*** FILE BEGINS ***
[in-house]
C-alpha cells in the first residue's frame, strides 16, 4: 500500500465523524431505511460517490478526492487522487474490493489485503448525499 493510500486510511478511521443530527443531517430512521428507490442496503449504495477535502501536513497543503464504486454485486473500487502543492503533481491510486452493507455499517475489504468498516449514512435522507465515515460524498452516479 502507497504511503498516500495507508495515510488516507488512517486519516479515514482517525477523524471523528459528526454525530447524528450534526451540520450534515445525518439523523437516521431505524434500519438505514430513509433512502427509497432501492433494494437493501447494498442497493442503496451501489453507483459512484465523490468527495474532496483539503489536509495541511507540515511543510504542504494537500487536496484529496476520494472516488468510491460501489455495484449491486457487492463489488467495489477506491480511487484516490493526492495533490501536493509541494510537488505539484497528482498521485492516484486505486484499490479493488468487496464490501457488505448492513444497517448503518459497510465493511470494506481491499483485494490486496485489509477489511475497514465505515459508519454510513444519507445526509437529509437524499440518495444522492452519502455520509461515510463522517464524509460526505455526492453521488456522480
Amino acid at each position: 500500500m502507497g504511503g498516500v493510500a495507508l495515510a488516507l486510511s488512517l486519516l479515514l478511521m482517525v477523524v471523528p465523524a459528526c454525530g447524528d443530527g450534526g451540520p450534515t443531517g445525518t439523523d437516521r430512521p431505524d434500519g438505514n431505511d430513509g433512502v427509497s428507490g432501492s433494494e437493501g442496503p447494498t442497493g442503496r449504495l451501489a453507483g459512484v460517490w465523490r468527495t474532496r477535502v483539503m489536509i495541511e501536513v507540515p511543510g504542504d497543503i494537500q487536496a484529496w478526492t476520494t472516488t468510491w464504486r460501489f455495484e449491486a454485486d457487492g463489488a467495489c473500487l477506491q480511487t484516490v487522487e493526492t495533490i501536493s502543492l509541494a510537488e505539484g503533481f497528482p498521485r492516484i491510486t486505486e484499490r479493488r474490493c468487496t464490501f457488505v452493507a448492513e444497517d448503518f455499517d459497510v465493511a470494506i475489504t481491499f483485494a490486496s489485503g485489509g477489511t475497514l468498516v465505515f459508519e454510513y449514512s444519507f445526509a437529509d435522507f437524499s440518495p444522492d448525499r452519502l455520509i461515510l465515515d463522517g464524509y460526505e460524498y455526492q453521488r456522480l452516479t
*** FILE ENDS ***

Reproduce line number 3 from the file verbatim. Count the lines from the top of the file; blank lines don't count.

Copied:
Amino acid at each position: 500500500m502507497g504511503g498516500v493510500a495507508l495515510a488516507l486510511s488512517l486519516l479515514l478511521m482517525v477523524v471523528p465523524a459528526c454525530g447524528d443530527g450534526g451540520p450534515t443531517g445525518t439523523d437516521r430512521p431505524d434500519g438505514n431505511d430513509g433512502v427509497s428507490g432501492s433494494e437493501g442496503p447494498t442497493g442503496r449504495l451501489a453507483g459512484v460517490w465523490r468527495t474532496r477535502v483539503m489536509i495541511e501536513v507540515p511543510g504542504d497543503i494537500q487536496a484529496w478526492t476520494t472516488t468510491w464504486r460501489f455495484e449491486a454485486d457487492g463489488a467495489c473500487l477506491q480511487t484516490v487522487e493526492t495533490i501536493s502543492l509541494a510537488e505539484g503533481f497528482p498521485r492516484i491510486t486505486e484499490r479493488r474490493c468487496t464490501f457488505v452493507a448492513e444497517d448503518f455499517d459497510v465493511a470494506i475489504t481491499f483485494a490486496s489485503g485489509g477489511t475497514l468498516v465505515f459508519e454510513y449514512s444519507f445526509a437529509d435522507f437524499s440518495p444522492d448525499r452519502l455520509i461515510l465515515d463522517g464524509y460526505e460524498y455526492q453521488r456522480l452516479t